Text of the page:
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Goalie Back in the Net After St. Luke’s Repairs His ACL Tears (Sponsored)

Mason Dolinsky–a junior soccer goalie at Tamaqua Area High School–is back on his feet defending the goal thanks to incision-less surgery performed by Chandra Reddy, M.D., an orthopedic surgeon with St. Luke’s Orthopedic Care working out of St. Luke’s Miners Campus in Coaldale, Schuylkill County.

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Mason Dolinsky saw the soccer ball heading directly into the net, just outside his reach, and knew he needed to jump.

A starting junior goalkeeper for the Tamaqua Area High School varsity soccer team last fall, Mason willed himself into becoming the only obstacle between the ball and the goal. With a mighty leap, Mason jumped into the air and not only got to the ball, but made the save. There was just one complication, a major one. He landed hard on his left leg, tearing the ACL.

Tamaqua Area High School student and soccer goalie Mason Dolinsky poses with a soccer ball on May 9. Dolinksy, who is being featured as a St. Luke’s Extraordinary Athlete, will be interning at St. Luke’s Miners campus this summer.

Today, Dolinsky is back on his feet defending the goal thanks to incision-less surgery performed by Chandra Reddy, M.D., an orthopedic surgeon with St. Luke’s Orthopedic Care working out of St. Luke’s Miners Campus in Coaldale, Schuylkill County.

Dolinsky’s extraordinary recovery is particularly remarkable considering he had torn the ACL in his right knee just two years earlier.

“Most people say you feel a lot of pain when you tear an ACL,” Mason says. “I didn’t feel any pain in either of my tears. The first one, I played a couple of games with it. This second one, I knew it was more serious.”

For both surgeries, Mason and his family turned to Dr. Reddy, who used an all-inside technique for both surgeries with outstanding results.

“I took his own hamstring autograft and did it all inside,” Dr. Reddy explains. “It was completely arthroscopic, so he had no incision. It was all keyhole surgery.”

Mason is certainly an extraordinary athlete after coming back from the first surgery, and is taking the same approach in his comeback from the second.

“The first injury was heartbreaking because soccer was taken away from me,” says Mason, who has a second-degree black belt in karate and used to play catcher in baseball, which always left his knees feeling sore.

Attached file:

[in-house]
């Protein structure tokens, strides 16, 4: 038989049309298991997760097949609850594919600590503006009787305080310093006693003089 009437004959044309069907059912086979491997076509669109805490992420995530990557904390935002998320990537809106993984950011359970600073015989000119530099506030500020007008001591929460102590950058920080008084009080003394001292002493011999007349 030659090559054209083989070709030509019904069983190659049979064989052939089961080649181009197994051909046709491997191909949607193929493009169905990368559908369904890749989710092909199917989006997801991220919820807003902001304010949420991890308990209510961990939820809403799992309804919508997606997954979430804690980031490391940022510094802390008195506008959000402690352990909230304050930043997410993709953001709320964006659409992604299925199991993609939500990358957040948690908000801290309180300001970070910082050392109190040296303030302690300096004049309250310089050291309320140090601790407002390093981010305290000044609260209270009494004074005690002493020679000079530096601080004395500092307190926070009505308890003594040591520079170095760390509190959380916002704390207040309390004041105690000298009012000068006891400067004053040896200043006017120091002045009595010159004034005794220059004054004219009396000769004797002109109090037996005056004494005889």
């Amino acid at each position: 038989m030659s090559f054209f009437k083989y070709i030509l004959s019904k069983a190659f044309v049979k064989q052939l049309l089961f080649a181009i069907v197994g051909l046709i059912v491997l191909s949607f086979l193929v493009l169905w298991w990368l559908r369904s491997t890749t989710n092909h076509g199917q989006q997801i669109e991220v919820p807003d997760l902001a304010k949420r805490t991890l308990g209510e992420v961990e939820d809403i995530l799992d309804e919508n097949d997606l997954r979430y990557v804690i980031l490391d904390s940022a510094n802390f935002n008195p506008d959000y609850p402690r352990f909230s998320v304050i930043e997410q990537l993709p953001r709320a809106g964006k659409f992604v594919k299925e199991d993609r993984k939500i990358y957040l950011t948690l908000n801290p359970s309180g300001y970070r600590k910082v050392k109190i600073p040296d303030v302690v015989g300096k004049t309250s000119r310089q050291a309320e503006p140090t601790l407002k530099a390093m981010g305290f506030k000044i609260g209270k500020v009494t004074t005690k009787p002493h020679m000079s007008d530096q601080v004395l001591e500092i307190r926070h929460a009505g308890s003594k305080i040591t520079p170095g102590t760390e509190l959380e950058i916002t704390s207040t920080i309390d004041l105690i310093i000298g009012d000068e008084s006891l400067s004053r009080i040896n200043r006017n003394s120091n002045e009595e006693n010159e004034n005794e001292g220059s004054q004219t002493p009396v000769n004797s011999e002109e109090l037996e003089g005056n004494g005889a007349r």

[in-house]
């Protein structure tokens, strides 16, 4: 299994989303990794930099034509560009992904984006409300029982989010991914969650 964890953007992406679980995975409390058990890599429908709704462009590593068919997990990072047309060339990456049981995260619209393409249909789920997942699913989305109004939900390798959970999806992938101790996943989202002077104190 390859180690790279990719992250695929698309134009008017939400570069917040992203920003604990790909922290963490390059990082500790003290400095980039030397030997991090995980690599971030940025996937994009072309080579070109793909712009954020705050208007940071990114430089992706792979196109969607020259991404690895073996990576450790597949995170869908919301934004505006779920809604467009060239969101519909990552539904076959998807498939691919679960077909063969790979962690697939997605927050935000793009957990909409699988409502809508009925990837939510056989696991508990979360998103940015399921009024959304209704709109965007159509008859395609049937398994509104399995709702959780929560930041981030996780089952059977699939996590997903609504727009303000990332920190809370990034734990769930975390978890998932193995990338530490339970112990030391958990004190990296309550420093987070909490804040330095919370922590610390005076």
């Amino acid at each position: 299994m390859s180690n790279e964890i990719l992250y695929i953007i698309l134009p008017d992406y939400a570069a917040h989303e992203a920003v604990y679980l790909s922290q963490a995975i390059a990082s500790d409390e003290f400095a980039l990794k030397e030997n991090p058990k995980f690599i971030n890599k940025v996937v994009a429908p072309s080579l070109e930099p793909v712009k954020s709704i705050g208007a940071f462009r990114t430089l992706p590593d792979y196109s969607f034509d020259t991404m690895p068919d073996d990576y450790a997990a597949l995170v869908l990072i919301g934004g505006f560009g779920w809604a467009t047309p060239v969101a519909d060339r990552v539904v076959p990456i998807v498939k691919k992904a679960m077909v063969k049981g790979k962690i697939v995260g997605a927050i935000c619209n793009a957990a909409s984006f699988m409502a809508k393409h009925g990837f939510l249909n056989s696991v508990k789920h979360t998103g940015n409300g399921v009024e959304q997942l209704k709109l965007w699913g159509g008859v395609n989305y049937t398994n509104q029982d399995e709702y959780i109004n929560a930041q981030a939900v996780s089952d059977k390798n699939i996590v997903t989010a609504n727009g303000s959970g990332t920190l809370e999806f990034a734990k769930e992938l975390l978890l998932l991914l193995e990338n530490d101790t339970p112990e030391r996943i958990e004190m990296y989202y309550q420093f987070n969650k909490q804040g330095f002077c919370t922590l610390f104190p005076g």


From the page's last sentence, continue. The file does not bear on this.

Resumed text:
“After the surgery, I couldn’t do basic things like walking. As we progressed through physical therapy at St. Luke’s in Hometown/Tamaqua, I got a sense of accomplishment,” he says. “Doing it this second time, I feel that same sense of accomplishment.”

Mason received extraordinary care not only from Dr. Reddy, but also from his physical therapists. Brendan Kash, PT, DPT, LAT, ATC, finished up his rehabilitation after the first surgery and is guiding him through his second physical therapy stint.

When Mason first tore the ACL in his right knee in October 2015, he attempted to kick a soccer ball and struck the ground with great force. He put up with the pain for two weeks–discipline he learned from karate and baseball–before finally seeing Dr. Reddy.

Because Mason was 14 at the time, the growth plates in his bone hadn’t closed yet, so Dr. Reddy pinned the autografted strain of hamstring muscle to a different location.

One of the reasons Mason’s mom and dad, Michelle and Rick, chose Dr. Reddy for the surgery is that he offered them to get a second opinion and an option to go to Children’s Hospital of Philadelphia.

“He gave us a second option, and I was impressed with that,” Michelle Dolinsky remarks. “He drew pictures, told us everything he was going to do and was always straightforward with us. He had a confidence about him and didn’t pull any punches. I didn’t know one doctor from the next, but when he told me he had worked at Shriners Hospitals for Children in Philadelphia, that impressed me.”

Dr. Reddy says Mason is so in-tune with his physical therapy regimen this time around that he’s ahead of schedule, but being held back to ensure the reconstruction has enough time to properly mend.

It requires six to nine months of rehabilitation to be cleared for full contact, and Mason is primed to return to the soccer field for his senior year at Tamaqua. A straight A student, he’s been considering a career in medicine and will be shadowing a variety of doctors within the St. Luke’s University Health Network this summer to understand everything from orthopedics to anesthesiology.

Mason is certainly an extraordinary athlete befitting of extraordinary care, both now and into his future.

Note: This story was contributed by St. Luke’s University Health Network. Its publication is part of a local health news partnership between Saucon Source and SLUHN.


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About the author

Josh Popichak

Josh Popichak is the owner, publisher and editor of Saucon Source. A Lehigh Valley native, he's covered local news since 2005 and previously worked for Berks-Mont News and AOL/Patch. Contact him at

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